If the circle was in the key of G we would do the exact same thing. The leading tone for G is F#, for D is C#, and so on… And the only exception is for the IV chord. For this chord, you are always going to pair the root of this chord with the b7 of the key that you’re in. Not the leading tone! The leading tone of the IV chord is already in the key. So, it won’t show as an accidental in the score. But the b7 of the key will appear as an accidental.

So for C – the IV, at 11 o’clock – we change this F# to an F natural, lowering it by a half step. Now we have an accidental to look for, that will help us identify something that is targeting the IV.

In the key of Bb, we have an A as the leading tone for Bb then, E is the leading tone for F. Then, a B natural for C, and so on… Remember, the leading tone is always a half step below the target. And for the IV chord (Eb), we take this A, and lower it a half step to Ab.

That’s it!
With this information you are ready to spot and label any secondary dominant in a piece of music.

If you come across an accidental that isn’t paired with one of your diatonic notes,
you’re probably dealing with a more advanced secondary function.

So let me show you how easy it is to use this new enhanced circle of fifths.

Here I have a measure from Beethoven’s Sonata Opus 14 No.2, and the one sharp in the key signature tells me that we’re in the key of G major.

We have a couple of accidentals, and they are sharps. These are great candidates to potentially be secondary dominants. The first one is a G#. So, we look at our new and improved circle of fifths, and we look for a leading tone that’s a G#.

And of course, we find it there! G# is the leading tone to A. So this is almost certainly a secondary dominant that targets an A chord in the key of G. A is the ii in G major, so you can assume with confidence that this is going to be a secondary of ii.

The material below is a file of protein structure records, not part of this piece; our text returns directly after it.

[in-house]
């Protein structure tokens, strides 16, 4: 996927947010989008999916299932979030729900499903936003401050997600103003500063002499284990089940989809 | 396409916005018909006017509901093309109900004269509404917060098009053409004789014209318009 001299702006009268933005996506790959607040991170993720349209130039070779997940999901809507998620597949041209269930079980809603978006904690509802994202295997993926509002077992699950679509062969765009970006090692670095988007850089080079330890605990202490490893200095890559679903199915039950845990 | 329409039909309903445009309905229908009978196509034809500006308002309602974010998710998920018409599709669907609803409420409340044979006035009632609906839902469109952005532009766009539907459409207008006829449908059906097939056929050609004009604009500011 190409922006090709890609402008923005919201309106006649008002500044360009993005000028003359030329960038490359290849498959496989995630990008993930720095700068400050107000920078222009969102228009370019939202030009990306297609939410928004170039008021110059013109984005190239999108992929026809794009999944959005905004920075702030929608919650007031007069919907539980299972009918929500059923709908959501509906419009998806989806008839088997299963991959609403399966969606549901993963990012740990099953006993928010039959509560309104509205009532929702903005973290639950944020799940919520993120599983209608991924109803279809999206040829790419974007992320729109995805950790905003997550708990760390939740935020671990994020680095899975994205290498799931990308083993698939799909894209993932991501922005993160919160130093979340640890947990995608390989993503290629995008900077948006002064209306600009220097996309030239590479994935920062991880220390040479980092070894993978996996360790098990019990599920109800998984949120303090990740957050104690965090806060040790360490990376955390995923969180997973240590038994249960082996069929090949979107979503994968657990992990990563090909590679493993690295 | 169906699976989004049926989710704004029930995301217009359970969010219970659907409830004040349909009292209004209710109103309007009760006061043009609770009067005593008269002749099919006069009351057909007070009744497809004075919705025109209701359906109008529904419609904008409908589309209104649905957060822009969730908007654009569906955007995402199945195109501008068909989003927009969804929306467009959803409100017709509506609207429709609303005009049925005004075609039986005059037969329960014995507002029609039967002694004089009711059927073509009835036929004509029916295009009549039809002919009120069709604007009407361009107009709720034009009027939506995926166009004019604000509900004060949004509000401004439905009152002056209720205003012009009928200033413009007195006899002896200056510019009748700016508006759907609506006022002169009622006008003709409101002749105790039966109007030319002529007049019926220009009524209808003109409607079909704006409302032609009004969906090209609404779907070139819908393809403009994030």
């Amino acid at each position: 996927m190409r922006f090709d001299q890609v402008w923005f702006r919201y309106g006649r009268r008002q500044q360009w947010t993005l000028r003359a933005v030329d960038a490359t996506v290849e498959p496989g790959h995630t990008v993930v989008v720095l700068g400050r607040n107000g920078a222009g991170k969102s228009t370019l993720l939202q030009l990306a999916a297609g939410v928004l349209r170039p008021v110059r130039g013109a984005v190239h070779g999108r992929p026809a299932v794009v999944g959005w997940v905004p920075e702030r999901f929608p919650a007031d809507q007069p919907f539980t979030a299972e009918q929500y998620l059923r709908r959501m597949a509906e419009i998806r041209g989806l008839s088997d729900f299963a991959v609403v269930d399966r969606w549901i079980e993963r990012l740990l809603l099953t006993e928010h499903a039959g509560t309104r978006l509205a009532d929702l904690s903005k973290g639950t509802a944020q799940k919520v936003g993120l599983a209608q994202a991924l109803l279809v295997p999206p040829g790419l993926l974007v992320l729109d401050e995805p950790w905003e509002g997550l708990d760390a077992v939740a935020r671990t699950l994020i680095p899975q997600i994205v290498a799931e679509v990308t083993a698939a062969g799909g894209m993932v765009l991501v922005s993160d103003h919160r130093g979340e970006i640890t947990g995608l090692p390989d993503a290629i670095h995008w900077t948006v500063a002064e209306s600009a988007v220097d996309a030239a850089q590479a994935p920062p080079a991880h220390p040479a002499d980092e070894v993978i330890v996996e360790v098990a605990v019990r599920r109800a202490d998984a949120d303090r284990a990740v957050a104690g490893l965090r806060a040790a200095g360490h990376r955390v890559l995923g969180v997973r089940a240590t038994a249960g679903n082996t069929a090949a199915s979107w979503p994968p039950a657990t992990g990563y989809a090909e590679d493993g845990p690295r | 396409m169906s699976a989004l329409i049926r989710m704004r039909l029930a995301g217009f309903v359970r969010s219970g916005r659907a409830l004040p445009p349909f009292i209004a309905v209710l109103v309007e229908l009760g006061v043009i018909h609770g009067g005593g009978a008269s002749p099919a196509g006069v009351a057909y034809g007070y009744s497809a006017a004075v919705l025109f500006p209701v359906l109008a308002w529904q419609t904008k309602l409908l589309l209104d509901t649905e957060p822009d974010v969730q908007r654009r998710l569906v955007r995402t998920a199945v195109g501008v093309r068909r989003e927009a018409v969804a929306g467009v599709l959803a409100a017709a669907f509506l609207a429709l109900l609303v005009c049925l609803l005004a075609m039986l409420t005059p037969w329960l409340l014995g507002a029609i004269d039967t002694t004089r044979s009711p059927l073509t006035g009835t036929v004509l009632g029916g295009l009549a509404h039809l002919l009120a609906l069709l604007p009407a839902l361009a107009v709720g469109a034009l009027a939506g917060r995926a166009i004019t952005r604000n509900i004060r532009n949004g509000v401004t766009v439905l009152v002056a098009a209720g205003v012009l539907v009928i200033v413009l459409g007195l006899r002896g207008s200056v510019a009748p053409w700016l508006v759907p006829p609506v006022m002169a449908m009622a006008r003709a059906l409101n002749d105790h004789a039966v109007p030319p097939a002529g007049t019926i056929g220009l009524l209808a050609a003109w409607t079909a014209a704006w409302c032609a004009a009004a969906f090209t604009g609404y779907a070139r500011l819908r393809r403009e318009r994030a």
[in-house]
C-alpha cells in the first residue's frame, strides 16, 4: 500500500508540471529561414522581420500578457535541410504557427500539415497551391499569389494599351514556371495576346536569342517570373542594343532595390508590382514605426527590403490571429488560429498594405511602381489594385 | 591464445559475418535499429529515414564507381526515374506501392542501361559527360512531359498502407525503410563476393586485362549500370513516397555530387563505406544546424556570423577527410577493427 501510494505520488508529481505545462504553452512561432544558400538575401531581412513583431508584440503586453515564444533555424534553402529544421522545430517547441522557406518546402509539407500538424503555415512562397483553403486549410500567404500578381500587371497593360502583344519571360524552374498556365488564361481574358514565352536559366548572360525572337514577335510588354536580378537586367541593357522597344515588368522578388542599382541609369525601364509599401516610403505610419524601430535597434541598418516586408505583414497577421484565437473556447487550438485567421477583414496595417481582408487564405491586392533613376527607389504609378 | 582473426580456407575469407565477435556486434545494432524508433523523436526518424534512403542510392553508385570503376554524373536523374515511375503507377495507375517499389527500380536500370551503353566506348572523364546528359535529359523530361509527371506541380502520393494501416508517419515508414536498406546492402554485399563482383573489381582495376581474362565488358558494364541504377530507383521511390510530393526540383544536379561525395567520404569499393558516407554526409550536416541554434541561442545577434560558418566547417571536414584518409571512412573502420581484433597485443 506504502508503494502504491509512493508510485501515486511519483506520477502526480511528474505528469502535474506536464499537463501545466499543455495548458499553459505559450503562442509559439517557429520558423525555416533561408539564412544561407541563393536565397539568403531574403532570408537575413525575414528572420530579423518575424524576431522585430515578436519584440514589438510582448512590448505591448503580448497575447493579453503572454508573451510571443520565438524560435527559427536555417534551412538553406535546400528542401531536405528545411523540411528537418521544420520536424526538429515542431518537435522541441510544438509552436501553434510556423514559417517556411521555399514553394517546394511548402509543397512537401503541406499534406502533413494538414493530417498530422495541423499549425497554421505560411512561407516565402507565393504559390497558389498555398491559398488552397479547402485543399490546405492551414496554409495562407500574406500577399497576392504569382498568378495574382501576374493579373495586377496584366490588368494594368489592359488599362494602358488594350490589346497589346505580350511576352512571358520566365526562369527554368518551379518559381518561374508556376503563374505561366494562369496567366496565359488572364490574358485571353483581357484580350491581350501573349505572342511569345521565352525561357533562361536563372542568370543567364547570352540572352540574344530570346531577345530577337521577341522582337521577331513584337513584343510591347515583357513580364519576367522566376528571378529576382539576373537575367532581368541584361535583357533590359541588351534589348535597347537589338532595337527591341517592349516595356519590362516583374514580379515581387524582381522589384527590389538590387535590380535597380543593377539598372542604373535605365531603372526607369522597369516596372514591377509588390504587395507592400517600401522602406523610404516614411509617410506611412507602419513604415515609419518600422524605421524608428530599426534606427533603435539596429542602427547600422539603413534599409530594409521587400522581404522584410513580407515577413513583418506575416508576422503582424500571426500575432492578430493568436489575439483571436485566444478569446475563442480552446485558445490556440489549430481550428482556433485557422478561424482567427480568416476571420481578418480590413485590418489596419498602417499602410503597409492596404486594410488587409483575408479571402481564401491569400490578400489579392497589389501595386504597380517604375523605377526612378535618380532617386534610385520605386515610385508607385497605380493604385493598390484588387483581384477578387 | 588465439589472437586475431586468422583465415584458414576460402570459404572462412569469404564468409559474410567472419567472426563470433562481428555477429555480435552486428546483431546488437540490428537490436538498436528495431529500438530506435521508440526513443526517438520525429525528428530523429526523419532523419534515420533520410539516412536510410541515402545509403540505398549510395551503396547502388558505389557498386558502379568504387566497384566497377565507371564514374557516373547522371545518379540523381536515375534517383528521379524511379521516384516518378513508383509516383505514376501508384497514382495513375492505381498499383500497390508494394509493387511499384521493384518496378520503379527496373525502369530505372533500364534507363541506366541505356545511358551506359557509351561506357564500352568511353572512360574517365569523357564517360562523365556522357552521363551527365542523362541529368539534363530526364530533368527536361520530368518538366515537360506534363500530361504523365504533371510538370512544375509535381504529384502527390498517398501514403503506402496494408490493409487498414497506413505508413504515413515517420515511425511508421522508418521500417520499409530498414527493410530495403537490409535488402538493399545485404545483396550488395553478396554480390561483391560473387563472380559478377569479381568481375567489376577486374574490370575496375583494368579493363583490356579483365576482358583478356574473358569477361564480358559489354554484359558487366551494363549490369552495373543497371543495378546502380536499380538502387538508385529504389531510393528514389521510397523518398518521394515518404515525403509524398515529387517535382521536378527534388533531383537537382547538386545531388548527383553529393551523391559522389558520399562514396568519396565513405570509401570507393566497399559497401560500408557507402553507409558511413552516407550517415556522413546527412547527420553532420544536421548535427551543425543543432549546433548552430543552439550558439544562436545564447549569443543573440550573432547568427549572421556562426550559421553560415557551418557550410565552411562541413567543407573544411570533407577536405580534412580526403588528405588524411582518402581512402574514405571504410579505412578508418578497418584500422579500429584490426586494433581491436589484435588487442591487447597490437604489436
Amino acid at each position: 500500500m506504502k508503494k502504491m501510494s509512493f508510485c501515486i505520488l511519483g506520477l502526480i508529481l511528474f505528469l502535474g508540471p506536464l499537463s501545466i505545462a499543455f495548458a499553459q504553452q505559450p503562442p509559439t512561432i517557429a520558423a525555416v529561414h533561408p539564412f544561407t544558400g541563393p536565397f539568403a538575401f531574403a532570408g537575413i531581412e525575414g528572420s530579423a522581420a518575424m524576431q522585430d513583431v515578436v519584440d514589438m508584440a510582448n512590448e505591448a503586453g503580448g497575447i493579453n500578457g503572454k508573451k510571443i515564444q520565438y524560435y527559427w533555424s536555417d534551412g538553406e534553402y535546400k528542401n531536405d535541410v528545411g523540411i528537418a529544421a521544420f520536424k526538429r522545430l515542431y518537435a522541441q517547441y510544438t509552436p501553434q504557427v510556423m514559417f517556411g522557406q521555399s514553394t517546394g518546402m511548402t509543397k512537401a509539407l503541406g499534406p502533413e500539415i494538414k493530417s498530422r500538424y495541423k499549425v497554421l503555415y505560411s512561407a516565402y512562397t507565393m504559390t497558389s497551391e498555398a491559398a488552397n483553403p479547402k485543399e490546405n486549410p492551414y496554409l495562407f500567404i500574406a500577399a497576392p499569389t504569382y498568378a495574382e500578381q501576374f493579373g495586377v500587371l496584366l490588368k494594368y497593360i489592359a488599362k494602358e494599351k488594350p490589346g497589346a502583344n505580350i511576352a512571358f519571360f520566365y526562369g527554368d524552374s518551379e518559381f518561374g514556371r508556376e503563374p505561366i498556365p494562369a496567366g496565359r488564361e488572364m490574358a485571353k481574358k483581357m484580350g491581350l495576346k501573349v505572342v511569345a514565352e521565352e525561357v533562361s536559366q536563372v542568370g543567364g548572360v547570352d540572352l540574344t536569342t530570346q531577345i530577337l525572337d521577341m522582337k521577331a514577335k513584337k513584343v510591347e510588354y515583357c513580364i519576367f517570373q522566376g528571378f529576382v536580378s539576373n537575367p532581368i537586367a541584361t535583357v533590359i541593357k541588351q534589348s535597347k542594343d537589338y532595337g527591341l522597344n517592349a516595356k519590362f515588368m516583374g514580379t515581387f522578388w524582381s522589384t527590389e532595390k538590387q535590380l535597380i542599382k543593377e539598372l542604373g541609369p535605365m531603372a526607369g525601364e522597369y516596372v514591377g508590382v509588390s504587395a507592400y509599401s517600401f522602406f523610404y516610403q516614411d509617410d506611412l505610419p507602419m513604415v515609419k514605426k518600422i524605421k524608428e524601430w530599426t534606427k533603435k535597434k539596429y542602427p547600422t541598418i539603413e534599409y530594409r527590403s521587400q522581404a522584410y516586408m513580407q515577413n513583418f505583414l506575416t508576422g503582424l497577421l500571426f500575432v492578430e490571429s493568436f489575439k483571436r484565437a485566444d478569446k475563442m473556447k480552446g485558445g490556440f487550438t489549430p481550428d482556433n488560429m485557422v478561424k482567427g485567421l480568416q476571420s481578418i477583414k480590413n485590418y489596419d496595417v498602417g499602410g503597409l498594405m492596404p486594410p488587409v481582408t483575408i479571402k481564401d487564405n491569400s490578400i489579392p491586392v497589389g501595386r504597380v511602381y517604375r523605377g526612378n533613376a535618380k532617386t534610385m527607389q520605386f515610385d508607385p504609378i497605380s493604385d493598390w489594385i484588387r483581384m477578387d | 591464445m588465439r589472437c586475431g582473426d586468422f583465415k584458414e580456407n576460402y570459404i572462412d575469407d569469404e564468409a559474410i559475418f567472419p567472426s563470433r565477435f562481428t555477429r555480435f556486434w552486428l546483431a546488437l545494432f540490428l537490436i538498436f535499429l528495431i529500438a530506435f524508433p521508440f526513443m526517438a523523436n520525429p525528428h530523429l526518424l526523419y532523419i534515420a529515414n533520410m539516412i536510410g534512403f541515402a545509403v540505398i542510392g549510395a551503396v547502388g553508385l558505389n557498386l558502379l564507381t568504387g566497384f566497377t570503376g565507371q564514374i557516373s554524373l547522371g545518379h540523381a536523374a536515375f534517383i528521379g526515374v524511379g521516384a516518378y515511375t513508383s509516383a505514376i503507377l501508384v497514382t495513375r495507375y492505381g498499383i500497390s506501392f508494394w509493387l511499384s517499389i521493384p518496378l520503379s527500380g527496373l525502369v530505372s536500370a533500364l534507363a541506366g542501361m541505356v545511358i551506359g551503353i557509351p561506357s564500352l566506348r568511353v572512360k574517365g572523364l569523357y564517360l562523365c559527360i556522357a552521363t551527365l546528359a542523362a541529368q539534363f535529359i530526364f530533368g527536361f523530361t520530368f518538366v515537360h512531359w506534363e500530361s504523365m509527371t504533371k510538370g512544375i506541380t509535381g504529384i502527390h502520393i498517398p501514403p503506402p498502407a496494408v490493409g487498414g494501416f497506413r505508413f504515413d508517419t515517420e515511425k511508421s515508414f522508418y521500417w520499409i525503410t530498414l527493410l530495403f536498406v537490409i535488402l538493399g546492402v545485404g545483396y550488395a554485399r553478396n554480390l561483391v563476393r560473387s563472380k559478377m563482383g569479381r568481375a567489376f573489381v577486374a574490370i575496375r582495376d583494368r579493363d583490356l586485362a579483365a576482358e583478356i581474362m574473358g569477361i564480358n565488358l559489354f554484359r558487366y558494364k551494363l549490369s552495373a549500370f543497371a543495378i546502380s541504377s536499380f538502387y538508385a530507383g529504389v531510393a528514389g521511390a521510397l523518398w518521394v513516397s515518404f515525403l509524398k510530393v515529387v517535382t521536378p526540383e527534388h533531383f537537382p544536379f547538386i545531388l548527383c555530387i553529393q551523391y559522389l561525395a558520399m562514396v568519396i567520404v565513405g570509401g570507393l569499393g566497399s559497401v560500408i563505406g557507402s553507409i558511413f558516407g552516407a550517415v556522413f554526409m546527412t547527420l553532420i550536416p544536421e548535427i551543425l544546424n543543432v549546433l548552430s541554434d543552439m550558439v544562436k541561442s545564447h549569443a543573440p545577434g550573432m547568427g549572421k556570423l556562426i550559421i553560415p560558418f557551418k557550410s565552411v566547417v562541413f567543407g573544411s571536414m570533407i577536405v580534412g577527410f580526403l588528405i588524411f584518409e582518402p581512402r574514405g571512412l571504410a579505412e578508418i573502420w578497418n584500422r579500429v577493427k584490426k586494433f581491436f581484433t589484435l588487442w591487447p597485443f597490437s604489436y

Now, it could be the V/ii, or the V7/ii, or the viio/ii, or the viio7/ii. The only thing you have to do, to figure this out, is to see if the next note in the circle – moving clockwise – appears in the chord. That would be an E, in our case.

That’s because the next note in the circle is always the V of the previous note. Remember, this is the circle of fifths. So, is there an E in this chord? Yes!

So it’s either a V/ii or a V7/ii. And there’s a D. So, that means this is an E7. So this is a V7/ii. Of course, it’s an inversion, because the lowest note is not an E. It’s a G#. So we write V65/ii. 65 because G# to E is a 6th, and G# to D is a 5th.

Then we see a C#.

Probably another leading tone: C#, the leading tone to D. And D is the V. So we already know this is a secondary of V. Now, is it a viio, or is it a V? To figure it out, we look for an a the next note in the circle after D.

In other words, the V of D. If the A is there, then it’s a V of D. If it’s not, it’s a viio of D. And there it is!

An A in the bass. So this is a V of D. If there’s a G then it’s an A7 the V7. If not, then it’s a simple a triad – the V. And the G is there.

So this is an A7, which we can label with confidence as a V7/V.

In the video we show two more examples from Beethoven’s Pathetic Sonata and Chopin’s Valse Brillante.

We’ve prepared a PDF with the enhanced circle of fifths in all keys, which you can download right now if you’re an exclusive access member.

And if you’re not a member, you can become one by clicking on this link: Join Exclusive Access to download this pdf, along with all the other exclusive content that we publish on a regular basis.